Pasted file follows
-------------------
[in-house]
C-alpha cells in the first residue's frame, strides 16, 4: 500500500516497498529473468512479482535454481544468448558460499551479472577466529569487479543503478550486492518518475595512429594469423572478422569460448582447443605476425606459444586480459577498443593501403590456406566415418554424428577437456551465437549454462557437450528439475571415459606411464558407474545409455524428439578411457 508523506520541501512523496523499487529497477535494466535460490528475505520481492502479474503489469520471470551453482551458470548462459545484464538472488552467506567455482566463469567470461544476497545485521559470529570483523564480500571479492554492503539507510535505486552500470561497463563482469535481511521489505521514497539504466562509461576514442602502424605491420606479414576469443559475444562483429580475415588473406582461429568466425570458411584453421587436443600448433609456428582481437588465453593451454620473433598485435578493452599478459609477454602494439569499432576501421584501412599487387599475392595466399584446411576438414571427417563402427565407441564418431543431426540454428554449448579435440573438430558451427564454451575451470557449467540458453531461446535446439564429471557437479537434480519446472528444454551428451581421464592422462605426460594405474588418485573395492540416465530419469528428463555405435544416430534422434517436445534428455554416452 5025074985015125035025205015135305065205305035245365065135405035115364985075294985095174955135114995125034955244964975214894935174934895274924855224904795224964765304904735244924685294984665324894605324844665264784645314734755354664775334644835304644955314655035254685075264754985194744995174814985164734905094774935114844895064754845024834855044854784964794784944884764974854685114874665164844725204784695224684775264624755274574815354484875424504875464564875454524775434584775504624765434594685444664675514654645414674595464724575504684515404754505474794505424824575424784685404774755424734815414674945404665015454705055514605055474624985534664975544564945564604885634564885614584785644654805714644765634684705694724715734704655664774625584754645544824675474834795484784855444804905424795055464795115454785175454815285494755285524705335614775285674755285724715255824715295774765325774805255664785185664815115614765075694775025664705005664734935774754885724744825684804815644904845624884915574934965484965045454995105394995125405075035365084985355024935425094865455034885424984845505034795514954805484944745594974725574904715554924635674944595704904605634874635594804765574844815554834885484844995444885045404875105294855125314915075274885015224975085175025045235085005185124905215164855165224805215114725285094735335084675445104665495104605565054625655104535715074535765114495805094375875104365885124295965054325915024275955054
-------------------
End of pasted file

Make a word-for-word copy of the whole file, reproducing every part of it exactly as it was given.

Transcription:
[in-house]
C-alpha cells in the first residue's frame, strides 16, 4: 500500500516497498529473468512479482535454481544468448558460499551479472577466529569487479543503478550486492518518475595512429594469423572478422569460448582447443605476425606459444586480459577498443593501403590456406566415418554424428577437456551465437549454462557437450528439475571415459606411464558407474545409455524428439578411457 508523506520541501512523496523499487529497477535494466535460490528475505520481492502479474503489469520471470551453482551458470548462459545484464538472488552467506567455482566463469567470461544476497545485521559470529570483523564480500571479492554492503539507510535505486552500470561497463563482469535481511521489505521514497539504466562509461576514442602502424605491420606479414576469443559475444562483429580475415588473406582461429568466425570458411584453421587436443600448433609456428582481437588465453593451454620473433598485435578493452599478459609477454602494439569499432576501421584501412599487387599475392595466399584446411576438414571427417563402427565407441564418431543431426540454428554449448579435440573438430558451427564454451575451470557449467540458453531461446535446439564429471557437479537434480519446472528444454551428451581421464592422462605426460594405474588418485573395492540416465530419469528428463555405435544416430534422434517436445534428455554416452 5025074985015125035025205015135305065205305035245365065135405035115364985075294985095174955135114995125034955244964975214894935174934895274924855224904795224964765304904735244924685294984665324894605324844665264784645314734755354664775334644835304644955314655035254685075264754985194744995174814985164734905094774935114844895064754845024834855044854784964794784944884764974854685114874665164844725204784695224684775264624755274574815354484875424504875464564875454524775434584775504624765434594685444664675514654645414674595464724575504684515404754505474794505424824575424784685404774755424734815414674945404665015454705055514605055474624985534664975544564945564604885634564885614584785644654805714644765634684705694724715734704655664774625584754645544824675474834795484784855444804905424795055464795115454785175454815285494755285524705335614775285674755285724715255824715295774765325774805255664785185664815115614765075694775025664705005664734935774754885724744825684804815644904845624884915574934965484965045454995105394995125405075035365084985355024935425094865455034885424984845505034795514954805484944745594974725574904715554924635674944595704904605634874635594804765574844815554834885484844995444885045404875105294855125314915075274885015224975085175025045235085005185124905215164855165224805215114725285094735335084675445104665495104605565054625655104535715074535765114495805094375875104365885124295965054325915024275955054